Margalit avoids my reference to Transjordan and one can already suspect something is wrong.  
 
The British established that non-state to solve any specific Arab political demands, demands they pushed in violent acts of terror, murder and incendiarism.  "Palestine", the area west of the Jordan River, was reserved exclusively for the Jews - but, again, and again, under pressure from Arab terror, the Jewish National Home continued to be whittled away, again and again.  Partition plan after partition plan.
 
 
Margalit asks us to excuse his own academic error by claiming it doesn''t make a difference what was written since he provides an alternative reading.  But is that reading correct?
 
 
In truth, there were serious Christian claims to the country, to preserve it as a Holy Land.  The Pope, we know, turned down Herzl because of that.. But more important, I did not write that that Arabs, or any other non-Jew, could not possess Israeli citizenship.  That is a left-wing tactic: impugning an opinion your opponent really didn''t state.  A sort of straw-man trick.
 
This is the letter I sent in as a rebuttal:
 
In Avishai Margalit''s reply to me, admitting his error, he impugns to me an opinion I did not express nor, to make clear, do I hold, when he writes "There is no reason to believe that “civil rights” in the Mandate document meant to preclude the rights of the non-Jews to citizenship in any future state in Palestine", ("Palestine: What the Mandate Said", March 7, 2013).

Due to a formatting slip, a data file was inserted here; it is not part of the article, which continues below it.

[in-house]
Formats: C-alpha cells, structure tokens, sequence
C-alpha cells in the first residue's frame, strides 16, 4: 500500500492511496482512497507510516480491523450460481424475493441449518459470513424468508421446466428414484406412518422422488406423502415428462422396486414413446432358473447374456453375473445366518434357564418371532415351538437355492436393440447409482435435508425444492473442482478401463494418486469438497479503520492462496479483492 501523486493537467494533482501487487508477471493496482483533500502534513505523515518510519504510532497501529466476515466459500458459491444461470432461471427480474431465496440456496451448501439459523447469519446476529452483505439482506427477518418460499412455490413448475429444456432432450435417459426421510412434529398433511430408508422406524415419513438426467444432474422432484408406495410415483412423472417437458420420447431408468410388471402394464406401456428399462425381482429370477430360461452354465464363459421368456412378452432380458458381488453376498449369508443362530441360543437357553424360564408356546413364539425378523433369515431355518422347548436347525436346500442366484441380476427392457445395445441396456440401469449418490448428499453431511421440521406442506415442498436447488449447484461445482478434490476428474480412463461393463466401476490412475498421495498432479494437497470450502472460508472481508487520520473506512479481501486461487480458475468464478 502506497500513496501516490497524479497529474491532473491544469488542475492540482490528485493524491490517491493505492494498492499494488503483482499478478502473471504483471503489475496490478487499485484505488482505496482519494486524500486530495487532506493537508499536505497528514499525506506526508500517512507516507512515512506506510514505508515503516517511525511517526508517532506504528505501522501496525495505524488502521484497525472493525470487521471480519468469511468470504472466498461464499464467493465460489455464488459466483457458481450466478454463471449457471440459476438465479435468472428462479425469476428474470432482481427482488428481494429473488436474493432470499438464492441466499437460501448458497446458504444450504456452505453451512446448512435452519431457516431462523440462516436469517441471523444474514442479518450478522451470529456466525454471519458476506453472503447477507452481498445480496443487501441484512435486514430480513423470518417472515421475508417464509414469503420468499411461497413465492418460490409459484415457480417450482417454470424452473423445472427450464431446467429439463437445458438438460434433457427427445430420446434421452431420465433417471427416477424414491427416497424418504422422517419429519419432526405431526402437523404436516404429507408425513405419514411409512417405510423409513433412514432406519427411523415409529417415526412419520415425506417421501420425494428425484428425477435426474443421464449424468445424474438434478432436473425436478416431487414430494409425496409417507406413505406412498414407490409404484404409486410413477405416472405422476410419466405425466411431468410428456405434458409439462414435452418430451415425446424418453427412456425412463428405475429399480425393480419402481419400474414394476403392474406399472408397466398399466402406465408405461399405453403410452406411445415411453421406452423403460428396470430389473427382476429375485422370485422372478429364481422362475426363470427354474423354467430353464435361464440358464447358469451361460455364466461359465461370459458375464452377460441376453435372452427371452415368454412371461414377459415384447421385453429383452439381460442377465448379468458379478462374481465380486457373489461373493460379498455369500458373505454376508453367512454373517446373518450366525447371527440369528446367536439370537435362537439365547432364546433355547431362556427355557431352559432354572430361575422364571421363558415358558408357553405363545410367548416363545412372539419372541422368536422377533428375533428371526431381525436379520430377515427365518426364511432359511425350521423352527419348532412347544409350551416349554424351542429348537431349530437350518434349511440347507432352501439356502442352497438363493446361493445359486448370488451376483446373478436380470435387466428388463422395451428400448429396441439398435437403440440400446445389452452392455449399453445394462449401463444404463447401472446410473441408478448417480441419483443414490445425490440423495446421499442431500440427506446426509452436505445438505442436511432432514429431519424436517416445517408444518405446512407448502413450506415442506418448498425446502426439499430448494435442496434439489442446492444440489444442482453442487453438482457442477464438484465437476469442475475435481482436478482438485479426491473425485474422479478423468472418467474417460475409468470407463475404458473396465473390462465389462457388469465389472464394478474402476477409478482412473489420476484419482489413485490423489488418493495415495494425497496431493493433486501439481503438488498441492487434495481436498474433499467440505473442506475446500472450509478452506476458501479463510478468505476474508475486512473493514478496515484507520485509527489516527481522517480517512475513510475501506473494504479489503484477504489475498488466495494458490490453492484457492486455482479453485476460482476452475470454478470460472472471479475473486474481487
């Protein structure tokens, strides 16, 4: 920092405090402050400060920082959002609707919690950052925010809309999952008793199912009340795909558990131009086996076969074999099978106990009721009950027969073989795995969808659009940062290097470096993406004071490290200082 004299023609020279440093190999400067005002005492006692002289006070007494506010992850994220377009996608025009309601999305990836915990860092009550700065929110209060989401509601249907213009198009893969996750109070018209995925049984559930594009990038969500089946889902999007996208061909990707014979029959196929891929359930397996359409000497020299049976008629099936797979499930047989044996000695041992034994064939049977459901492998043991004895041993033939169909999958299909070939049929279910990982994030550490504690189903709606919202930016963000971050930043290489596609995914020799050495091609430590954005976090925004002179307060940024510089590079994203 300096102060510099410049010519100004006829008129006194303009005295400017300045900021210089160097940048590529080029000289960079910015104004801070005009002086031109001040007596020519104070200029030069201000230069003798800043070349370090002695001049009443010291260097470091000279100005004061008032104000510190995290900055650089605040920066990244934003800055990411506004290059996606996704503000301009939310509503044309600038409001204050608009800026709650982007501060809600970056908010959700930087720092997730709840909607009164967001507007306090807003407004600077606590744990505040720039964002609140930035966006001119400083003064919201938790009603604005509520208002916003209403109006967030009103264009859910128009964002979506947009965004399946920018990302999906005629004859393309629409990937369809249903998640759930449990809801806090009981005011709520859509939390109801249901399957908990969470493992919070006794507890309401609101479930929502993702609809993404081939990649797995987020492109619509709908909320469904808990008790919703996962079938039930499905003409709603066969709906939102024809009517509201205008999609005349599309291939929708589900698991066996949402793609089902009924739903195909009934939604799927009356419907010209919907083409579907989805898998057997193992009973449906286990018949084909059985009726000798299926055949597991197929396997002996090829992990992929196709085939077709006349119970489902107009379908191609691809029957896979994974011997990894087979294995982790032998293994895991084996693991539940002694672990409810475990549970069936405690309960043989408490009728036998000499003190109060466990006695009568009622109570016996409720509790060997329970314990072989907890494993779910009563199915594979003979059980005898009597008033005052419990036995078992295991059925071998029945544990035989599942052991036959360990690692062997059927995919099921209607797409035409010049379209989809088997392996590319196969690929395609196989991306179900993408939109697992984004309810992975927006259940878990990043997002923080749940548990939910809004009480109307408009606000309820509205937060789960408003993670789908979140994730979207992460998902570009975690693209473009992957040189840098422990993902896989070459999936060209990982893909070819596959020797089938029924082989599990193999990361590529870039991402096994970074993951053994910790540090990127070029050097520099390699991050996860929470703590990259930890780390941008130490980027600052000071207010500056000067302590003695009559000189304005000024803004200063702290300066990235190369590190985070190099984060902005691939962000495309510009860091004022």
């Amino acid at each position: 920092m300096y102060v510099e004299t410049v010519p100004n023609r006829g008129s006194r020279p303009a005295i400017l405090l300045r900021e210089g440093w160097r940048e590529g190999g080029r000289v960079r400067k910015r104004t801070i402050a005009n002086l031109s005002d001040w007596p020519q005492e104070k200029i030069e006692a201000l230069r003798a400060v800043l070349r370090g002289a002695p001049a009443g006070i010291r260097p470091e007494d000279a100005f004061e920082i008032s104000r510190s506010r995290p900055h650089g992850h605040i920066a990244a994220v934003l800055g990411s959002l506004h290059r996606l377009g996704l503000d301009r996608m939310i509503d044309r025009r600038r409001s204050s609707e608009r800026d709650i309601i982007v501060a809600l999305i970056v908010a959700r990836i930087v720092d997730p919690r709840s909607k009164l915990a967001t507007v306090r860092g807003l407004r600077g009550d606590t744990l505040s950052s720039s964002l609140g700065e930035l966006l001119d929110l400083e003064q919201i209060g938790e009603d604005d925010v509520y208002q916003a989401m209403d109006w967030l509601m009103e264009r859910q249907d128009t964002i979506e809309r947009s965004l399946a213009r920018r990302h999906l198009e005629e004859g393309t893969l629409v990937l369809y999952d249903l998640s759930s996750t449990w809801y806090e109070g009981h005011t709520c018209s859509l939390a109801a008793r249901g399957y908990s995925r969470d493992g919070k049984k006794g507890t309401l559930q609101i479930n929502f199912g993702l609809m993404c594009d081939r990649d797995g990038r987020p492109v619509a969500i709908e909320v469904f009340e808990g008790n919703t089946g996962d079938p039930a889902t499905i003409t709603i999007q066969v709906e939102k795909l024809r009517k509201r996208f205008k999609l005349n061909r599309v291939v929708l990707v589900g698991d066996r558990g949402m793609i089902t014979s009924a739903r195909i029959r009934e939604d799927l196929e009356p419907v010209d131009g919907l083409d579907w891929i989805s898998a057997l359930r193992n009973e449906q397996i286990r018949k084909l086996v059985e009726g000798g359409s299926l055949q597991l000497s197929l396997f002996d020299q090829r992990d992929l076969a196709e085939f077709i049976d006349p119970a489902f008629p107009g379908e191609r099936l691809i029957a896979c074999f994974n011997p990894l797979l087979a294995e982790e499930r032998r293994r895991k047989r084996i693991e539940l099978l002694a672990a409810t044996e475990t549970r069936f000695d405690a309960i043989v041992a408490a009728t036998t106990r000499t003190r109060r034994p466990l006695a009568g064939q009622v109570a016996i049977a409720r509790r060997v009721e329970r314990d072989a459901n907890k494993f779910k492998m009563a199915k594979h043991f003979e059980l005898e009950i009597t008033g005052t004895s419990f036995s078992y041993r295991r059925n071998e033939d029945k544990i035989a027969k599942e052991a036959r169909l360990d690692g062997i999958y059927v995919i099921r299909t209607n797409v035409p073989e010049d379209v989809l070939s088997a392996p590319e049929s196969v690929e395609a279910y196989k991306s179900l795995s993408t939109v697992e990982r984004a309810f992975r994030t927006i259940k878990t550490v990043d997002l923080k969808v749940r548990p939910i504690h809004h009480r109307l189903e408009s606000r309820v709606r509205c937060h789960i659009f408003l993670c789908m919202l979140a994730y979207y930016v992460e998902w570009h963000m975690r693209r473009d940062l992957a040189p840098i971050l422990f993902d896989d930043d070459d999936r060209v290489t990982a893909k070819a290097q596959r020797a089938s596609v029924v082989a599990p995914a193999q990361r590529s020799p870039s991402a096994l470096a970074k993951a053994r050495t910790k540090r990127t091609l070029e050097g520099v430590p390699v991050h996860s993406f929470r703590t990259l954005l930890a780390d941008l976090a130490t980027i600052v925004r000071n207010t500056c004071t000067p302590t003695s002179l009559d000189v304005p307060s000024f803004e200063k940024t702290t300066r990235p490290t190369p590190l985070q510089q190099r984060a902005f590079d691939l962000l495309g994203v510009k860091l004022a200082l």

My point was that that "future state in Palestine", at least west of the Jordan River, was to be a Jewish one.  An Arab state in historic Palestine was not at all contemplated.  However, due to Arab terror in Jerusalem in April 1920, when Jews were killed, and other violent agitation, Winston Churchill, as Minister of Colonies, decided during March 1921 to truncate the original Jewish National Home area.  He created an Arab emirate in Transjordan and prohibited Jews from either owning land or settling there, a policy the League of Nations agreed to but only as a form of postponement (Article 25 of the 1922 Mandate decision).  That policy surely discriminated against and precluded the rights of Jews who were indigenous to the country living in Hebron, Gaza, Nablus (Shchem) and Jerusalem for centuries.  The future ruling family of what eventually became the Kingdom of Jordan, incidentally, originated in Saudi Arabia.
 
Allow me a further clarification of my point:
 
No Arab state was contemplated in "Palestine" because not only did no one think there was a specific Arab Palestinian nationality that required a state - and in fact, there wasn''t and so no legal or historical right that could be demanded were to be considered - but there were to be created several other Arabs states, i.e., Syria/Lebanon, Iraq and, as it developed, Jordan, in addition to the existing Egypt, Saudi Arabia, etc., in which Arab nationalism was to be nurtured and ultimately fulfilled - Spring or falls - but not at the expense of the quite legitimate Jewish nationalism.
 
 
Using the phrase "Jewish National Home" in junction with "historical connection" trumped any non-Jewish claims to that same land.
 
 
That is the real difference and Margalit contributes to downplaying that narrative.
 
 
And that is where Margalit fails - fails as a Jew, as a Zionist, as an academic.